A look at some possibly-fake random “NiMH” AA cells from AliExpress, comparing them to Panasonic Eneloop cells.
From my somewhat limited testing, these little green guys had an actual capacity of about 342mAh, which is less than 10% of their claimed specification of 3800mAh (which is probably impossible anyhow for AA-sized NiMH cells.
The part about them perhaps not being real NiMH cells? That’s not the weirdest thing. Unlike most of my AliExpress purchases, these shipped from The Netherlands, despite the seller being called Shenzhen DeKang International Trade.
Air in a Can This is a follow-up of sorts to my Bullsh*t Product: Boost Oxygen video. If you don’t know what that is and you’re too lazy to click the link (is that click-baiting or just click-dicking?), Boost O2 sells oxygen in a can for various phony baloney health benefits. I mentioned in the video that Boost wasn’t the only company shilling this sort of thing, and indeed I was right: News stories about Vitality Air have been making the rounds on social media in the last few days. And the stories are on relatively legitimate websites like CNBC, Fortune, and CNN. Fortunately the stories have primarily been about how clever a business model it is to sell cans … Continue reading
I get it. At this point you’re probably thinking “What the hell is this guy’s problem? Two videos??“
It’s not like I’m obsessed with Boost Oxygen. In fact, I’ve already moved on to my next fecal-laden product. But when I was shooting the Boost video I decided to go over some of the incoherent ramblings of idiots reviews on Amazon and Sports Authority that I found while doing research on this product. (Yes, I did a modicum of actual research believe it or not.)
Hopefully you haven’t heard of Boost Oxygen. Hopefully you haven’t been tempted to plunk down your hard-earned cash on a useless tin can containing 95% pure nonsense.
Did I say “nonsense”? Sorry, I meant that’s it’s full of 95% pure oxygen. According to the manufacturer it’s the “source of life”, so you better go out and buy it now!
The manufacturer also loosely implies benefits to sports performance, general health and wellness, hangover recovery, and altitude sickness. That’s all bullsh*t, of course. Watch the video to find out why.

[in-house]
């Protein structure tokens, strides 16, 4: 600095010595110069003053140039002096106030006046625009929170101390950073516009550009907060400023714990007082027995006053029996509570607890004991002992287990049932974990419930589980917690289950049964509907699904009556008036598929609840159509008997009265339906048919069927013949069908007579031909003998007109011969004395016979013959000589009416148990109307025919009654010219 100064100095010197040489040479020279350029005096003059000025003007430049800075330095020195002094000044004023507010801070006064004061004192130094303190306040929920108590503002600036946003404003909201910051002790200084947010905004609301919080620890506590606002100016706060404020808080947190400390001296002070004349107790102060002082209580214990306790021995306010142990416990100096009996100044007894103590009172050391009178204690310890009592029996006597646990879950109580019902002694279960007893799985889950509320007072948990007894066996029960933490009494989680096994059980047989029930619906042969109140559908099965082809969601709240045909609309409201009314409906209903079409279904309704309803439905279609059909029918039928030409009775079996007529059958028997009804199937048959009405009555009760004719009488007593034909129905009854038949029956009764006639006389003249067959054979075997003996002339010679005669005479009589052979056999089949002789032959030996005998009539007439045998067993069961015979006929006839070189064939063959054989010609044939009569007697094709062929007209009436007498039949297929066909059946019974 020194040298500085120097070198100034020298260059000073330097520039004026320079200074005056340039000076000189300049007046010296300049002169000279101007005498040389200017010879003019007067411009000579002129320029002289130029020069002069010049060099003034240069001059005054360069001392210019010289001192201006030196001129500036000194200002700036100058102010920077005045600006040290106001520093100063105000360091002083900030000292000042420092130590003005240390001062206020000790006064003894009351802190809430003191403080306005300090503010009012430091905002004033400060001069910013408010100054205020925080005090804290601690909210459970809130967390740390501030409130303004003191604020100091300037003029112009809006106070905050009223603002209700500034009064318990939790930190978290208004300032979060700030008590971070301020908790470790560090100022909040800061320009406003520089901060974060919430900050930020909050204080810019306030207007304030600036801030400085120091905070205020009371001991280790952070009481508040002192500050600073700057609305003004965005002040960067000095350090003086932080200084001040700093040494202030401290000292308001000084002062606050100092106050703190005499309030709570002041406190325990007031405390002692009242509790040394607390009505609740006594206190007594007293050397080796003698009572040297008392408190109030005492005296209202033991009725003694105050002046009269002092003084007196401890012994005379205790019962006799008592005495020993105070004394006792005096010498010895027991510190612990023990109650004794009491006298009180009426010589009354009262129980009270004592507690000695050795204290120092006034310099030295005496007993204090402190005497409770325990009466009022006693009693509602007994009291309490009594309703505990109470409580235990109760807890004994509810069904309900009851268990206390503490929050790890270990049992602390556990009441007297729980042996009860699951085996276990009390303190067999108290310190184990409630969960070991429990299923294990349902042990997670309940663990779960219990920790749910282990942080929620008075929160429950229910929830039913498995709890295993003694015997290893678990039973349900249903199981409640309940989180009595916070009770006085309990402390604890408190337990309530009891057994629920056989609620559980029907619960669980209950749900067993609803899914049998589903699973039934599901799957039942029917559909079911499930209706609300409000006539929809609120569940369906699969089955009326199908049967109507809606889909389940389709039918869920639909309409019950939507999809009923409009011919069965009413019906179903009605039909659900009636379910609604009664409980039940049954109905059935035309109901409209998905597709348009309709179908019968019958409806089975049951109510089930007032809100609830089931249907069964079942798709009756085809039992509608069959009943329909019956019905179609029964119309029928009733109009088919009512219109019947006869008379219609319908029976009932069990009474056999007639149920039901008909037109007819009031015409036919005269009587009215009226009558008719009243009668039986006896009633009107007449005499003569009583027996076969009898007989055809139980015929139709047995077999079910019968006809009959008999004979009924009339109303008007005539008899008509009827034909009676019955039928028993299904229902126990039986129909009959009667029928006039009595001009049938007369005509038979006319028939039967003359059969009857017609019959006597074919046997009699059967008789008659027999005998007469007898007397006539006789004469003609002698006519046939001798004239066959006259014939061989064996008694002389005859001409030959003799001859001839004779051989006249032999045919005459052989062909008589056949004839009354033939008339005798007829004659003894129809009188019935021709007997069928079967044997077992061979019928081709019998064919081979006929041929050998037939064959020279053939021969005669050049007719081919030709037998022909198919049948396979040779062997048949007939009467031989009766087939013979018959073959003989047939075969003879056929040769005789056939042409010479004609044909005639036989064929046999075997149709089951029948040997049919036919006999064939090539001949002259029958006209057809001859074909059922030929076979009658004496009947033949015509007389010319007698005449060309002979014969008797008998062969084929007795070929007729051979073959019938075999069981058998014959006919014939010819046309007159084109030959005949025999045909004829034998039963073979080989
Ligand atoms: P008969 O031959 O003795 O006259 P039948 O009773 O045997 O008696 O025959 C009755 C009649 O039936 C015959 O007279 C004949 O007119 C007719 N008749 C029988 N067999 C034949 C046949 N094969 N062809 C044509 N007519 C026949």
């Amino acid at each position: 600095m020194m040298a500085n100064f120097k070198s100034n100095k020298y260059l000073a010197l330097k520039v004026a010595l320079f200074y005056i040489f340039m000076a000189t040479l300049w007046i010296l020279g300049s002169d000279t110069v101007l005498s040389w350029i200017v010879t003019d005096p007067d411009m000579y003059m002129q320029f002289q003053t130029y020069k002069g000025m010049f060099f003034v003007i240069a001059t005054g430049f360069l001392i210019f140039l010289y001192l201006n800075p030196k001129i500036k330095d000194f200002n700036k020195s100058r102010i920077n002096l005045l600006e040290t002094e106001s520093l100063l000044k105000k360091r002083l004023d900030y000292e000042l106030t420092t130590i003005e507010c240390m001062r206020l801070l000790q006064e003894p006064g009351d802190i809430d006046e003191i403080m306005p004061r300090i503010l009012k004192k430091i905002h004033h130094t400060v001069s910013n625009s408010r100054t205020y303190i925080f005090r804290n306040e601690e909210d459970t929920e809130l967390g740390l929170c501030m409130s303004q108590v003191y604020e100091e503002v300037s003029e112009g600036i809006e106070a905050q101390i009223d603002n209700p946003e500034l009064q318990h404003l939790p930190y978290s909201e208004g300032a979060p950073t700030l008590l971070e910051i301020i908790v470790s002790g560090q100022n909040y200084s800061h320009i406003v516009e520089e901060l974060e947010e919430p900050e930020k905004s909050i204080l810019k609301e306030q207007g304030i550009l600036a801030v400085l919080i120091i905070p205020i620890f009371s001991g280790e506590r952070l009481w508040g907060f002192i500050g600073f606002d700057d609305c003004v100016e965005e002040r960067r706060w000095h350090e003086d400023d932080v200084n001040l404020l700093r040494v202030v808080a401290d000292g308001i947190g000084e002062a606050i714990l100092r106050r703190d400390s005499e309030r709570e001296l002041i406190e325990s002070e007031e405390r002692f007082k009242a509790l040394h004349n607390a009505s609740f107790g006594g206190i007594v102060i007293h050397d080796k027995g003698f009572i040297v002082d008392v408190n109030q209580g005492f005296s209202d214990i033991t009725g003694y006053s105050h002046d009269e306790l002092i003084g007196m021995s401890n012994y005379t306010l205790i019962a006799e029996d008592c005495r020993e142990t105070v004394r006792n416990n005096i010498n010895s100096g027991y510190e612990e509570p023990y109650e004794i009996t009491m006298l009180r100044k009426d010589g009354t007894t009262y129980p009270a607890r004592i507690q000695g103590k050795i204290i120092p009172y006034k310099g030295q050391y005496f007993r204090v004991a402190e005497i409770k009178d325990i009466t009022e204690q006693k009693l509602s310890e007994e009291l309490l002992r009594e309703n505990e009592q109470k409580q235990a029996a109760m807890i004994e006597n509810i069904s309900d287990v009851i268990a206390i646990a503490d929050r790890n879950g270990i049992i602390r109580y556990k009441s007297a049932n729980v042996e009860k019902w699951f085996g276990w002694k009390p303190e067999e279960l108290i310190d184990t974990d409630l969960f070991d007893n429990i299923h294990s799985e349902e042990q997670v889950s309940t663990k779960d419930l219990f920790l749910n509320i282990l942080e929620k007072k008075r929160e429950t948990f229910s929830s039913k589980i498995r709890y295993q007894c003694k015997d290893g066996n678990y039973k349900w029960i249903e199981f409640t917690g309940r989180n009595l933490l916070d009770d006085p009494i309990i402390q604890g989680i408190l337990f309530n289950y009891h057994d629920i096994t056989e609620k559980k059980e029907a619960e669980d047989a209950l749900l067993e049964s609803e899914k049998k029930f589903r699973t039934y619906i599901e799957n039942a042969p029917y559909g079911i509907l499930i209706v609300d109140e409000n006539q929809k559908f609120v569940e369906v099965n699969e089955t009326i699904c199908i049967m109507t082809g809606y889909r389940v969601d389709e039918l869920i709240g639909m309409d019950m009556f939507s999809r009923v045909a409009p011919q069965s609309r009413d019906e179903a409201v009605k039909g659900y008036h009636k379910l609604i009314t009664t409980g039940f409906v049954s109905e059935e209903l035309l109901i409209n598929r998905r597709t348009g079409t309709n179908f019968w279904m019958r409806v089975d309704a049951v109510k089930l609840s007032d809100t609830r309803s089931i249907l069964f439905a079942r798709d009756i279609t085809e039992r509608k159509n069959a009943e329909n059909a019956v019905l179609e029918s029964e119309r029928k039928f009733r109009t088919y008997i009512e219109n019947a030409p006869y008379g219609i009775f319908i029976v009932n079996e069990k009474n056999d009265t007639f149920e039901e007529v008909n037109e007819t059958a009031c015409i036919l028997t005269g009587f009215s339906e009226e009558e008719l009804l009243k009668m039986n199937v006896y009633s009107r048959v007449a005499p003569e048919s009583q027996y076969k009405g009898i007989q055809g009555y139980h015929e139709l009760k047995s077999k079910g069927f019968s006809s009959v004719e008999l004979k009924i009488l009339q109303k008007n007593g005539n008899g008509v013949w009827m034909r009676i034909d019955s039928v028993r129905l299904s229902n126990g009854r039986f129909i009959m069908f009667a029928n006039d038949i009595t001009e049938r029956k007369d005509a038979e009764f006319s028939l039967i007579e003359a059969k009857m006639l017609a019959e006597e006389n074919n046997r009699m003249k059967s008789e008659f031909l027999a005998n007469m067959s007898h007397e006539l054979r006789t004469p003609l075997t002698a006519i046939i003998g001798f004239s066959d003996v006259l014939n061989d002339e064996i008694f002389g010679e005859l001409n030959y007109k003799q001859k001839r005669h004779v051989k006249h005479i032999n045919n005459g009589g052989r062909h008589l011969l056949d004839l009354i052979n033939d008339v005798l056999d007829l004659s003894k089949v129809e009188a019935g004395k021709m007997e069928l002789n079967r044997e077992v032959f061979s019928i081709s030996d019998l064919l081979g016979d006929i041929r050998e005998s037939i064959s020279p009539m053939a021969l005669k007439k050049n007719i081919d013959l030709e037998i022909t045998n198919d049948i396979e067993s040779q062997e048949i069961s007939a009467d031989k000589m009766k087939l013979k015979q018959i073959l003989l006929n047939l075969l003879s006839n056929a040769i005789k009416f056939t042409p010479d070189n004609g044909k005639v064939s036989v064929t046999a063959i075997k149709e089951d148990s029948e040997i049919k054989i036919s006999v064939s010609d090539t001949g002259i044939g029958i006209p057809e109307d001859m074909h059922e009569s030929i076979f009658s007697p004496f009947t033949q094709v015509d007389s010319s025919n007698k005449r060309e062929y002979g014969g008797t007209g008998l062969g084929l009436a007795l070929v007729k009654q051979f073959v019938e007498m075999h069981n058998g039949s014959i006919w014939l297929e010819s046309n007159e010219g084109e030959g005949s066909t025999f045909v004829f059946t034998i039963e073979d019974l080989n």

And Another Thing…
The video discusses two main reasons why this product is unadulterated B.S., but one thing I didn’t mention was the Food and Drug Administration.
You see, supplemental oxygen is used in medicine for all sorts of valid and useful reasons. In fact, it can save the life of someone if they’re ill. But medical oxygen requires a prescription, and Boost Oxygen, LLC is more than happy to point out that they can now sell oxygen in a convenient and practical manner — over the counter.
Yet they fail to mention that oxygen can be used to help you if you’re sick.
If they made a claim like that, then they would be selling a medical product and the FDA would be entirely up their ass about it. Instead, they can only make vague and unsubstantiated claims about the product’s benefits. The FDA exists for a good reason, and although they might be poorly funded and their enforcement powers may have been robustly castrated, they prevent companies like Boost Oxygen, LLC from promising life-saving effects that they can’t deliver. And that avoids killing the suckers that might buy it instead of their prescribed O2.
The bottom line here is this: Do your own research into any “health and wellness” product before you buy it. Hopefully that’s why you’re here, reading this post.
Don’t Forget the Links
I referenced some research papers, reviews, and websites in my video. You can find all of them here, which I’ll try to keep up to date when I get more information.